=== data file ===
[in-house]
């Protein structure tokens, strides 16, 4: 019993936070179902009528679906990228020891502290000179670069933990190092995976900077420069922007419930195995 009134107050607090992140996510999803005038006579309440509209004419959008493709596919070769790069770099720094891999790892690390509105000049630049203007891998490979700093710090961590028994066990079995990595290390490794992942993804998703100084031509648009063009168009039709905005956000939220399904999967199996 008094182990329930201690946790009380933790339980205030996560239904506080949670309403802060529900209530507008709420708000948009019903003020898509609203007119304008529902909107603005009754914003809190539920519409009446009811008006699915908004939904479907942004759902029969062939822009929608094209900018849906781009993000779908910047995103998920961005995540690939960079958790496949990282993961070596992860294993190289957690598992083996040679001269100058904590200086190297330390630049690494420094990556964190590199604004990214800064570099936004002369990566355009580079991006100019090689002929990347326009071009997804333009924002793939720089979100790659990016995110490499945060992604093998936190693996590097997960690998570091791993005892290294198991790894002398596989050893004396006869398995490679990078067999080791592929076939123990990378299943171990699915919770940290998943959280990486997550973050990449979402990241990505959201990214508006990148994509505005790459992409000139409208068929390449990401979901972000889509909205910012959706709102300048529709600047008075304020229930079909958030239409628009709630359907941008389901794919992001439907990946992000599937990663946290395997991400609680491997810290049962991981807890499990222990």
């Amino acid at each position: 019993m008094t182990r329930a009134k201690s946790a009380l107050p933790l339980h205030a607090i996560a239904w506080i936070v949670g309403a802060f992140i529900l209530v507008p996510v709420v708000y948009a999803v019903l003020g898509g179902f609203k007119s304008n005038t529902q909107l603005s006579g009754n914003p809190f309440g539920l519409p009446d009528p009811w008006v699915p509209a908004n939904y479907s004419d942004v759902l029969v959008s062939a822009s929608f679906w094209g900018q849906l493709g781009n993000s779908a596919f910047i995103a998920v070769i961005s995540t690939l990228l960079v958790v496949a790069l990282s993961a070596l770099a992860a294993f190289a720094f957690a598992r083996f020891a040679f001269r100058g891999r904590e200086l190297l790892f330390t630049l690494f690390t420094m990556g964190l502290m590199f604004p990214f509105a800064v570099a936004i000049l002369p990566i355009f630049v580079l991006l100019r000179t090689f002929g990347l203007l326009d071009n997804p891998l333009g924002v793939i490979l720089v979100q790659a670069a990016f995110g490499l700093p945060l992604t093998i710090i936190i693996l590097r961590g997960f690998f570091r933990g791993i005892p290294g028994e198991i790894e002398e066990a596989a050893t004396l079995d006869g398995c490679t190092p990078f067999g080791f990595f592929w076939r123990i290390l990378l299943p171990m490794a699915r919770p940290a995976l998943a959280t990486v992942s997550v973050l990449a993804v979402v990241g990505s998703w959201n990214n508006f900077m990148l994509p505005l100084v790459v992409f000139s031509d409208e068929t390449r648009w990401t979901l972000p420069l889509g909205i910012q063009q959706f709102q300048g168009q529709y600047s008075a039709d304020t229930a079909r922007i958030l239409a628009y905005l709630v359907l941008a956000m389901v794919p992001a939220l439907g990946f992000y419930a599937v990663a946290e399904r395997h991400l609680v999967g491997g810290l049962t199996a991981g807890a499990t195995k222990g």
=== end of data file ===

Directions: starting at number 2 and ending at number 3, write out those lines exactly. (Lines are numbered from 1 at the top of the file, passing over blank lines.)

């Protein structure tokens, strides 16, 4: 019993936070179902009528679906990228020891502290000179670069933990190092995976900077420069922007419930195995 009134107050607090992140996510999803005038006579309440509209004419959008493709596919070769790069770099720094891999790892690390509105000049630049203007891998490979700093710090961590028994066990079995990595290390490794992942993804998703100084031509648009063009168009039709905005956000939220399904999967199996 008094182990329930201690946790009380933790339980205030996560239904506080949670309403802060529900209530507008709420708000948009019903003020898509609203007119304008529902909107603005009754914003809190539920519409009446009811008006699915908004939904479907942004759902029969062939822009929608094209900018849906781009993000779908910047995103998920961005995540690939960079958790496949990282993961070596992860294993190289957690598992083996040679001269100058904590200086190297330390630049690494420094990556964190590199604004990214800064570099936004002369990566355009580079991006100019090689002929990347326009071009997804333009924002793939720089979100790659990016995110490499945060992604093998936190693996590097997960690998570091791993005892290294198991790894002398596989050893004396006869398995490679990078067999080791592929076939123990990378299943171990699915919770940290998943959280990486997550973050990449979402990241990505959201990214508006990148994509505005790459992409000139409208068929390449990401979901972000889509909205910012959706709102300048529709600047008075304020229930079909958030239409628009709630359907941008389901794919992001439907990946992000599937990663946290395997991400609680491997810290049962991981807890499990222990």
């Amino acid at each position: 019993m008094t182990r329930a009134k201690s946790a009380l107050p933790l339980h205030a607090i996560a239904w506080i936070v949670g309403a802060f992140i529900l209530v507008p996510v709420v708000y948009a999803v019903l003020g898509g179902f609203k007119s304008n005038t529902q909107l603005s006579g009754n914003p809190f309440g539920l519409p009446d009528p009811w008006v699915p509209a908004n939904y479907s004419d942004v759902l029969v959008s062939a822009s929608f679906w094209g900018q849906l493709g781009n993000s779908a596919f910047i995103a998920v070769i961005s995540t690939l990228l960079v958790v496949a790069l990282s993961a070596l770099a992860a294993f190289a720094f957690a598992r083996f020891a040679f001269r100058g891999r904590e200086l190297l790892f330390t630049l690494f690390t420094m990556g964190l502290m590199f604004p990214f509105a800064v570099a936004i000049l002369p990566i355009f630049v580079l991006l100019r000179t090689f002929g990347l203007l326009d071009n997804p891998l333009g924002v793939i490979l720089v979100q790659a670069a990016f995110g490499l700093p945060l992604t093998i710090i936190i693996l590097r961590g997960f690998f570091r933990g791993i005892p290294g028994e198991i790894e002398e066990a596989a050893t004396l079995d006869g398995c490679t190092p990078f067999g080791f990595f592929w076939r123990i290390l990378l299943p171990m490794a699915r919770p940290a995976l998943a959280t990486v992942s997550v973050l990449a993804v979402v990241g990505s998703w959201n990214n508006f900077m990148l994509p505005l100084v790459v992409f000139s031509d409208e068929t390449r648009w990401t979901l972000p420069l889509g909205i910012q063009q959706f709102q300048g168009q529709y600047s008075a039709d304020t229930a079909r922007i958030l239409a628009y905005l709630v359907l941008a956000m389901v794919p992001a939220l439907g990946f992000y419930a599937v990663a946290e399904r395997h991400l609680v999967g491997g810290l049962t199996a991981g807890a499990t195995k222990g």